Tag Archives: Waterlily

Splish Splash, I was Taking a Bath by Sherrie Hansen

Splish Splash, I was taking a bath…

Water has inundated my summer…

Remembering to drink enough of it…

Watering drooping plants that need more of it, hiding those that have had too much of it from the over-zealous helpers who think that my poor geraniums are yellow from want of water – when the opposite is true.

My geraniums aren’t the only thing that inadvertently got too much water. The dishwashing room in my tea house has a rotten floor and soggy cupboards thanks to a leaky value that escaped notice. Plumbers, carpenters, salesmen, construction woes, doing dishes by hand… Water. Too much of it, in the wrong place, is not good.

Not enough of it can cause problems, too. It is easy to get dehydrated in this heat. I drank a lot of water yesterday, but I was so busy, so on-the-go, that I barely had time to use the ladies’ room. This is a problem!

Too much water. Not enough water. My life revolves around water.

It is so hot, so humid, that there is water dripping down my back, sliding down the trough in the hollow between my shoulder blades. Sweaty forehead, hot kitchen, food, food, more food. Add some water to the chicken on the stove and turn it on low so it doesn’t dry out… Steam rising from the new commercial dishwasher. It will feel good this winter, but now, I want cool water, not hot!

Unless it is in my basement. Six inches of cool water we so did not want. Boxes floating, hitting walls, tipping over, bursting open. Waders salvaging, saving. Pumps working overtime, now that the power is back on. Damp, musty, mold born of water… Need to bleach. Need a dumpster… Water is not always good.

Last night a storm pounded heavy rain into the ground, turning dirt to mud, streams into torrents. Lightening, thunder. It is dark, so there will not be a rainbow. When the sun comes, the soaked ground emits humidity – rank, sopping wet, steamy, damp. Too much water all at once. The corn likes the hot and muggy weather. I do not. But there are farmers that I love. I try to be happy and stay indoors with the air conditioner on high.

I bet they would give anything for some of this water in Death Valley right now.

A swimming pool filled with water. My nieces love to splash. They are never so happy as when they are playing in their pool. I watch, still not comfortable about swimming suits. Maybe in another 40 pounds.

Water makes things green. I must remember that. I like green. Villiam is visiting from Denmark, and spent a few weeks in California before coming to the Midwest. It is brown in California.

Water… it is life-giving.

We are born in a splash of it, baptized in a pond of it. It can be so calming, so restorative, so severe, so threatening. It can kill. Don’t even get me talking about “frozen water”.

My water lilies thrive in water – floating in a pond of it, droplets raining down on them, they poke their heads up from their watery lairs and sing. Beauty born of water.

I received my proof copy of Water Lily yesterday! It’s a beautiful book. If I were not the author, I would buy a copy simply because the cover is so beautiful. I hope what is inside is just as lovely to those who read it. That is after all, what the book is about. Inner Beauty. Outer Beauty. Which do you have? Which do you wish you had? The beautiful water lily, born of the murky waters of the past.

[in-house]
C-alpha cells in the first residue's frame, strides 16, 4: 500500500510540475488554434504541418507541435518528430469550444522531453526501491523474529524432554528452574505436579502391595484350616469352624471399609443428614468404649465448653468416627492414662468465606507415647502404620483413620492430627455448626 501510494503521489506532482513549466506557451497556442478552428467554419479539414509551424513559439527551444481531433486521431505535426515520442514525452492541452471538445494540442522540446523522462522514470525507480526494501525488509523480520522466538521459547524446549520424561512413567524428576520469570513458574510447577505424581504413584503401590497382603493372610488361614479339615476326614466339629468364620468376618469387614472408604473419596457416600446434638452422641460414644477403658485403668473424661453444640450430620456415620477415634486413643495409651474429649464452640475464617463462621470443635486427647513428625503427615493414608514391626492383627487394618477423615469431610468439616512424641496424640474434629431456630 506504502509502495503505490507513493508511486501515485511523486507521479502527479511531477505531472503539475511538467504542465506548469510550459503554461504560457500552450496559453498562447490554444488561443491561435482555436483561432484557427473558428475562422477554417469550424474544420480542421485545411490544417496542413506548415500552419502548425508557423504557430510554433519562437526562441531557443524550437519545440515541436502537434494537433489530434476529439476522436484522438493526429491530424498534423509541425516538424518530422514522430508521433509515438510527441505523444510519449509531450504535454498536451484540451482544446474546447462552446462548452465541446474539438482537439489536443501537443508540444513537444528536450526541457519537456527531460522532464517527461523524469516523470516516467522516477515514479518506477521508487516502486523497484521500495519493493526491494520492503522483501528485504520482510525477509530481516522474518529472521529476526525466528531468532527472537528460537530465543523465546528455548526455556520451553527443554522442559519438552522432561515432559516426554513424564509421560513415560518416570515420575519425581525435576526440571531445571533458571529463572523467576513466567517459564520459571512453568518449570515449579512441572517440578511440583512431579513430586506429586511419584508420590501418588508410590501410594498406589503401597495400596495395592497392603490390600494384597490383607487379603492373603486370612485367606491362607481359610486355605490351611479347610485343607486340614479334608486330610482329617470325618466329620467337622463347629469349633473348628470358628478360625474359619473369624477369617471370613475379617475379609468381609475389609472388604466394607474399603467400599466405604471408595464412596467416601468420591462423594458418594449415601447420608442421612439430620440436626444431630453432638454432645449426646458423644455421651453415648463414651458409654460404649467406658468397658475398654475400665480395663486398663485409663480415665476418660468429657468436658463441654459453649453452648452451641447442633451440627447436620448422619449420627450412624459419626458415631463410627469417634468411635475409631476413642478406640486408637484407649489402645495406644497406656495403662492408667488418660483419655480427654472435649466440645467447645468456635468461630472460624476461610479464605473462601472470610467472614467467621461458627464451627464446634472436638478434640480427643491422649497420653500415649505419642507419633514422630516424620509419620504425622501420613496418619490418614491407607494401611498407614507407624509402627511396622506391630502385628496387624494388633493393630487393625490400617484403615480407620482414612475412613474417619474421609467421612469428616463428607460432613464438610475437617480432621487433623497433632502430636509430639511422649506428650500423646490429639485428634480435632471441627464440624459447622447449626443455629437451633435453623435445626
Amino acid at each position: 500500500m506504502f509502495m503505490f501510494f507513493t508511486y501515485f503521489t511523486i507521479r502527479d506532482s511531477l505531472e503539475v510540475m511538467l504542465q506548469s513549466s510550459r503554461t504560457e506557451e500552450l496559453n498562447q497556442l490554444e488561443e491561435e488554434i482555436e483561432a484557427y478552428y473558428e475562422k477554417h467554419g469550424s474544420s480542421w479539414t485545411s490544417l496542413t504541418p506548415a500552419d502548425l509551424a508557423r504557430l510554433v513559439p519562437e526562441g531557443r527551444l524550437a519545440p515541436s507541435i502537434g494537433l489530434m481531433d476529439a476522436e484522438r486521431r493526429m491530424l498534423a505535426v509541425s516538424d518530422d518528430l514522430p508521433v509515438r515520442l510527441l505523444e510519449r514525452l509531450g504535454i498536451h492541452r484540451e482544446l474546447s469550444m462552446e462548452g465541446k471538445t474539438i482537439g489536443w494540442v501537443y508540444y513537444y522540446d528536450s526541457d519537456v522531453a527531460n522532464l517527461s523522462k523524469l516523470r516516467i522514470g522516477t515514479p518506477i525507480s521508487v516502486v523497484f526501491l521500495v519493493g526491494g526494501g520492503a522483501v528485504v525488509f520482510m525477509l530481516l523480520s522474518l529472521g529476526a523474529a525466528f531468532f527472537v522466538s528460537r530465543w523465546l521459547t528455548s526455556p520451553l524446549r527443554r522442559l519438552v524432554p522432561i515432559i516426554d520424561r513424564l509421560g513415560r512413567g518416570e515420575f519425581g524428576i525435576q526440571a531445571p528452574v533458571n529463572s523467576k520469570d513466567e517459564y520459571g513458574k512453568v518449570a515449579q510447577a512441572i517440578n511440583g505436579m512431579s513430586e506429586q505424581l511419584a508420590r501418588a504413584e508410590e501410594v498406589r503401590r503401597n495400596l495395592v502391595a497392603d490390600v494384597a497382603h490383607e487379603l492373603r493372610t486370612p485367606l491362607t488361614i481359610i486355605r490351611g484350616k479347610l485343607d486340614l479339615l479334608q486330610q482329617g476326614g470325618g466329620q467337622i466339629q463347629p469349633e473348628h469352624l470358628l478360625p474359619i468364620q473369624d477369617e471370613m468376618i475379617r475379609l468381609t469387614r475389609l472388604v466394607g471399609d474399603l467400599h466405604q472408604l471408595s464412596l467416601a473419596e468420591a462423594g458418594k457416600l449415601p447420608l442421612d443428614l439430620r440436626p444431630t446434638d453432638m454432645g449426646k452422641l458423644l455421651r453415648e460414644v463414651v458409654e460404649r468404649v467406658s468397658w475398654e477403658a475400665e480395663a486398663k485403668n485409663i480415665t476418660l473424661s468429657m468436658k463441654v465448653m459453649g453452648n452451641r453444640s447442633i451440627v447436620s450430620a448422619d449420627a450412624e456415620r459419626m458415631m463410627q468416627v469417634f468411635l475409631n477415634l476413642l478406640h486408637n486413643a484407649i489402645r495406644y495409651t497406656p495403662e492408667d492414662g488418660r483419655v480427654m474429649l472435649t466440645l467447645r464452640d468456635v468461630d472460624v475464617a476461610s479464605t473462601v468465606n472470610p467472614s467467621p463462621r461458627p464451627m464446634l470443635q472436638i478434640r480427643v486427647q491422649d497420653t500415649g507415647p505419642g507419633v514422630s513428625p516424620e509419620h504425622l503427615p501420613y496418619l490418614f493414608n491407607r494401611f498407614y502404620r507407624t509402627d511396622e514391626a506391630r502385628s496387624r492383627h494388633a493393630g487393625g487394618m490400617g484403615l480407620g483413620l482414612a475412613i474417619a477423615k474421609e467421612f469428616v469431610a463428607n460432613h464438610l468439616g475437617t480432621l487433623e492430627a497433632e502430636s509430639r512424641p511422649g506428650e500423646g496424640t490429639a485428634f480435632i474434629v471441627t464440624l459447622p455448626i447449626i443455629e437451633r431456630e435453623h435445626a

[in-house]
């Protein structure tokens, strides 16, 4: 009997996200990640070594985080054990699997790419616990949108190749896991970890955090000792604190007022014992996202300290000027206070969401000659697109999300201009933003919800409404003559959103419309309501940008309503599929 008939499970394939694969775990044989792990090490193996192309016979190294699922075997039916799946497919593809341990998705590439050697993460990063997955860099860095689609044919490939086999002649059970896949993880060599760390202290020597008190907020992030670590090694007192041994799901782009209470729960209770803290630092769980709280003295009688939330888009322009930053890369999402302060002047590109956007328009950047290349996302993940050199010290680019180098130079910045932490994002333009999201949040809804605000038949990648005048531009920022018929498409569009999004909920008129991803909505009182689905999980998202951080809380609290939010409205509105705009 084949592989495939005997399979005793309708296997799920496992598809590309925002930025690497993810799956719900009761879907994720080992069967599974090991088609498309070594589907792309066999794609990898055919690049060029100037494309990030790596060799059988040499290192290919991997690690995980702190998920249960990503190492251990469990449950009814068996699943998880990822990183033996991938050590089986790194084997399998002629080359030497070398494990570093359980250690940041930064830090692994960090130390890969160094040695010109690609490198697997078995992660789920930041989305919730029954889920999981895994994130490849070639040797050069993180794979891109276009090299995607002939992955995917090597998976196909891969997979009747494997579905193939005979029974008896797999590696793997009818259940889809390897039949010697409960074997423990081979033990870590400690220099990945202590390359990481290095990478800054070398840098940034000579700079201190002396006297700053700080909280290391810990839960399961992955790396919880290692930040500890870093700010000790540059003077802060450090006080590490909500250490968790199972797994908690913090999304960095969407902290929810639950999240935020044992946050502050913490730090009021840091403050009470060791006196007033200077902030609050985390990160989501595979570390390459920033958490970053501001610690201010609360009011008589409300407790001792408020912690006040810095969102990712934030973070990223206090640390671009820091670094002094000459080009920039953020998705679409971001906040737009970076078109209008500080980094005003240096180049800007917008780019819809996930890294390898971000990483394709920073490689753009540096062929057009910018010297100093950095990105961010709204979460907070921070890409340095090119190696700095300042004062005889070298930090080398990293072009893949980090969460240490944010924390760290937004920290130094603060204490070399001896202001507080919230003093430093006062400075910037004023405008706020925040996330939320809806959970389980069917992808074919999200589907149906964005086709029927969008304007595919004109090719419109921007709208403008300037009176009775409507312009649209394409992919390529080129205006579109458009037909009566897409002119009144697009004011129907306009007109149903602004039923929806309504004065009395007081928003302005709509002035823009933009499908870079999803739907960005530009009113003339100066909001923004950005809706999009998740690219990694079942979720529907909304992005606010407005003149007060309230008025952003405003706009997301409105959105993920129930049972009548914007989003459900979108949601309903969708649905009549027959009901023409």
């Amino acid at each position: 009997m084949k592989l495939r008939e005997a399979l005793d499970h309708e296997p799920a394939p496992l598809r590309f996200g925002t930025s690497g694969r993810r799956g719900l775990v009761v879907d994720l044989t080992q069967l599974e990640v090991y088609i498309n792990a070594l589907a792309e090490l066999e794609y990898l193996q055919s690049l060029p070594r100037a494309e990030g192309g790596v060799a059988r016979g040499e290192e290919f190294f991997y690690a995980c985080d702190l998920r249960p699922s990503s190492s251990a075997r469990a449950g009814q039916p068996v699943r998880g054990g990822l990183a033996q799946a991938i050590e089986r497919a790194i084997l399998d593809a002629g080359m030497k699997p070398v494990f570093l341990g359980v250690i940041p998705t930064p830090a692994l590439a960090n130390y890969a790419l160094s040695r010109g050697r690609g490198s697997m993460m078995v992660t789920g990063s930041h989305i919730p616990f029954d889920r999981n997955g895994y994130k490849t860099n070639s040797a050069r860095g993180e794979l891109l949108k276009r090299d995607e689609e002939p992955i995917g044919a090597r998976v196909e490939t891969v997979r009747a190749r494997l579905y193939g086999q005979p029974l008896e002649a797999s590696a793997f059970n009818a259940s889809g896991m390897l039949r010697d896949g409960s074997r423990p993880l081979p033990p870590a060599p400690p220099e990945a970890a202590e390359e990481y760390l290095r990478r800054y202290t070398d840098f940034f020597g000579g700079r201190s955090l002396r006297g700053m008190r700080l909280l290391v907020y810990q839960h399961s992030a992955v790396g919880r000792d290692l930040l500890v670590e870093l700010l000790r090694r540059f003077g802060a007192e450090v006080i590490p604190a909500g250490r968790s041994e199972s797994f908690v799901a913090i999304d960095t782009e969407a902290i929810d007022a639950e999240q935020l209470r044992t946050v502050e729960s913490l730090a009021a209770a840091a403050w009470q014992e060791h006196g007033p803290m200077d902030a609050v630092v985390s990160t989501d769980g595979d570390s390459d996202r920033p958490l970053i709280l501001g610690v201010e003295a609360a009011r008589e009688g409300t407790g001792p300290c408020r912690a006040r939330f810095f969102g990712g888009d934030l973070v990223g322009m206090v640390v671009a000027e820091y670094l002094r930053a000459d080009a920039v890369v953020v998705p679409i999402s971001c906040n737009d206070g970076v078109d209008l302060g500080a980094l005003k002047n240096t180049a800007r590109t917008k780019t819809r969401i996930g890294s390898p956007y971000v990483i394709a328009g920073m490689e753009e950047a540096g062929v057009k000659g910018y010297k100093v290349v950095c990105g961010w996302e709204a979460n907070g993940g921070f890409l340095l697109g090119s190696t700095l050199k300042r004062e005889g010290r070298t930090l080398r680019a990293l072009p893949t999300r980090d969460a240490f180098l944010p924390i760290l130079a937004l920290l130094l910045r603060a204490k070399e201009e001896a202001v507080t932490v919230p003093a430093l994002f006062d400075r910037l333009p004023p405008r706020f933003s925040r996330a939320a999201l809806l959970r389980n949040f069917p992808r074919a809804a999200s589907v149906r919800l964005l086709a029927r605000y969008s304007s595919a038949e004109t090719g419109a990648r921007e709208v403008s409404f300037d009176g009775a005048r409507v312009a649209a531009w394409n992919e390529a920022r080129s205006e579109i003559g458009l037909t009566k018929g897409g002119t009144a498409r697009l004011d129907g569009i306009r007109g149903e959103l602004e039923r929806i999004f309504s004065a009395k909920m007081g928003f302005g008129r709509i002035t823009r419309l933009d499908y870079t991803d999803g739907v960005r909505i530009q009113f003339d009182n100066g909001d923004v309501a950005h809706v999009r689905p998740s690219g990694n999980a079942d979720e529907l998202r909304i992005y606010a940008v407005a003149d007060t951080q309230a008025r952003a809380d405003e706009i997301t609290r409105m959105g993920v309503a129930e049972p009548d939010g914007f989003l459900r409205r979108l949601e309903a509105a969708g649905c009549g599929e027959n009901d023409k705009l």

Water, in the right amount, is a beautiful thing.

Splish, splash. Speaking of, I need to jump in the shower.

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In the Zone by Sherrie Hansen

I thought being in the zone was an appropriate topic since it’s Superbowl weekend and everyone is thinking about End Zones.

While I’m not quite in the end zone of Waterlily, the second book in my Maple Valley trilogy, I’m deep into revisions, writing new scenes, getting to know my characters better and making great progress – in the zone.

A writer I greatly admire from my just Cherry Writers critique group, Robin LaFevers, once led an online workshop where she asked us to identify our character’s greatest fears. What is he or she afraid of? Then, what is he or she really afraid of. Then, what is he or she REALLY, REALLY afraid of? Discovering these often hidden truths about your characters speaks to their motivation, helps you understand what they might do or how they might respond to situations, and can lead to the black moment, when they come face to face with their biggest fear. (Forgive me, Robin, if I’m misquoting you.)

This morning, while laying in bed thinking, then later, talking to my husband, I finally put my finger on what Michelle’s greatest fear is. Now, I hope to make the black moment reflect her deepest insecurity. Waterlily will be a better book because of it.

I also wrote a scene last night that I think is one of my best ever – clear protagonist, antagonist, goals, value change – it meets all the criterion, and it’s funny, too. I read it out loud to my husband last night and we were both cracking up so hard I couldn’t continue.

Is writing seasonal, like winter, spring, summer and fall – like football, baseball, or basketball seasons? Are there times when the words flow, when a flood of new ideas washes over you, and conversely, are there times when the well seems completely dry?

Whatever the triggers might be for me (I’m not sure I fully know or understand why this varies so much for me), I’m certainly glad I’m in THE ZONE. And for what it’s worth, I’ll probably be typing the whole time the Superbowl is on TV.

Here’s hoping your team wins!

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